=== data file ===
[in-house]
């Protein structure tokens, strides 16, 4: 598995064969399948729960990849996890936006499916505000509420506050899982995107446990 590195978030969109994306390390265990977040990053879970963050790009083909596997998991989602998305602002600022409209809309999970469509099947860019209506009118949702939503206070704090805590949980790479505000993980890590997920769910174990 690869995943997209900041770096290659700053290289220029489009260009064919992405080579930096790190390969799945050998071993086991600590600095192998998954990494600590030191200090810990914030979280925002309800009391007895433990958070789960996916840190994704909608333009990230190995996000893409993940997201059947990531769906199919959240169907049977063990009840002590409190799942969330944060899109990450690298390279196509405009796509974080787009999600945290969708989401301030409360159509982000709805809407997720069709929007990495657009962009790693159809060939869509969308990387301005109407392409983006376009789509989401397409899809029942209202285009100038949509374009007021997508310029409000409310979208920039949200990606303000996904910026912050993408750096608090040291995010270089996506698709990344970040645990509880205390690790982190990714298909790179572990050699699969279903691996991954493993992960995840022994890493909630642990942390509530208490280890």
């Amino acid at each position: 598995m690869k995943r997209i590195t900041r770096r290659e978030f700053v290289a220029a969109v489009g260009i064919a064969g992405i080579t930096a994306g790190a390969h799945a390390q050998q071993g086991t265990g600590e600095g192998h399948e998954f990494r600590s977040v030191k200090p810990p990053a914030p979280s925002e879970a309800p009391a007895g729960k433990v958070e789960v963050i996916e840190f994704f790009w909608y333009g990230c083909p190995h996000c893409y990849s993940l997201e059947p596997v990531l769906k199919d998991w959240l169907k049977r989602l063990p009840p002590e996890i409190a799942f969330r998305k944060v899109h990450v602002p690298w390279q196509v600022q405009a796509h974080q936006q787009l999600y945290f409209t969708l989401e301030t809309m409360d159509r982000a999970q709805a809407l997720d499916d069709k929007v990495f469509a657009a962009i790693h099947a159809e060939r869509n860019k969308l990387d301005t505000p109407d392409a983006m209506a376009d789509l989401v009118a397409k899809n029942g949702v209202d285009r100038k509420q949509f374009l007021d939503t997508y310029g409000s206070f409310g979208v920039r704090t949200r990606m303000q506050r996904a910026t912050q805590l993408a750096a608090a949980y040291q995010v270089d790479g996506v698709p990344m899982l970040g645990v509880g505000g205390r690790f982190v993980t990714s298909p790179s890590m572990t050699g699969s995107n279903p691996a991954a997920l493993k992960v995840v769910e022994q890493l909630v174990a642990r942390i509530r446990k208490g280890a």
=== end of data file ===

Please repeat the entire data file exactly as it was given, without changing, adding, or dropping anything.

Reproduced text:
[in-house]
């Protein structure tokens, strides 16, 4: 598995064969399948729960990849996890936006499916505000509420506050899982995107446990 590195978030969109994306390390265990977040990053879970963050790009083909596997998991989602998305602002600022409209809309999970469509099947860019209506009118949702939503206070704090805590949980790479505000993980890590997920769910174990 690869995943997209900041770096290659700053290289220029489009260009064919992405080579930096790190390969799945050998071993086991600590600095192998998954990494600590030191200090810990914030979280925002309800009391007895433990958070789960996916840190994704909608333009990230190995996000893409993940997201059947990531769906199919959240169907049977063990009840002590409190799942969330944060899109990450690298390279196509405009796509974080787009999600945290969708989401301030409360159509982000709805809407997720069709929007990495657009962009790693159809060939869509969308990387301005109407392409983006376009789509989401397409899809029942209202285009100038949509374009007021997508310029409000409310979208920039949200990606303000996904910026912050993408750096608090040291995010270089996506698709990344970040645990509880205390690790982190990714298909790179572990050699699969279903691996991954493993992960995840022994890493909630642990942390509530208490280890």
């Amino acid at each position: 598995m690869k995943r997209i590195t900041r770096r290659e978030f700053v290289a220029a969109v489009g260009i064919a064969g992405i080579t930096a994306g790190a390969h799945a390390q050998q071993g086991t265990g600590e600095g192998h399948e998954f990494r600590s977040v030191k200090p810990p990053a914030p979280s925002e879970a309800p009391a007895g729960k433990v958070e789960v963050i996916e840190f994704f790009w909608y333009g990230c083909p190995h996000c893409y990849s993940l997201e059947p596997v990531l769906k199919d998991w959240l169907k049977r989602l063990p009840p002590e996890i409190a799942f969330r998305k944060v899109h990450v602002p690298w390279q196509v600022q405009a796509h974080q936006q787009l999600y945290f409209t969708l989401e301030t809309m409360d159509r982000a999970q709805a809407l997720d499916d069709k929007v990495f469509a657009a962009i790693h099947a159809e060939r869509n860019k969308l990387d301005t505000p109407d392409a983006m209506a376009d789509l989401v009118a397409k899809n029942g949702v209202d285009r100038k509420q949509f374009l007021d939503t997508y310029g409000s206070f409310g979208v920039r704090t949200r990606m303000q506050r996904a910026t912050q805590l993408a750096a608090a949980y040291q995010v270089d790479g996506v698709p990344m899982l970040g645990v509880g505000g205390r690790f982190v993980t990714s298909p790179s890590m572990t050699g699969s995107n279903p691996a991954a997920l493993k992960v995840v769910e022994q890493l909630v174990a642990r942390i509530r446990k208490g280890a």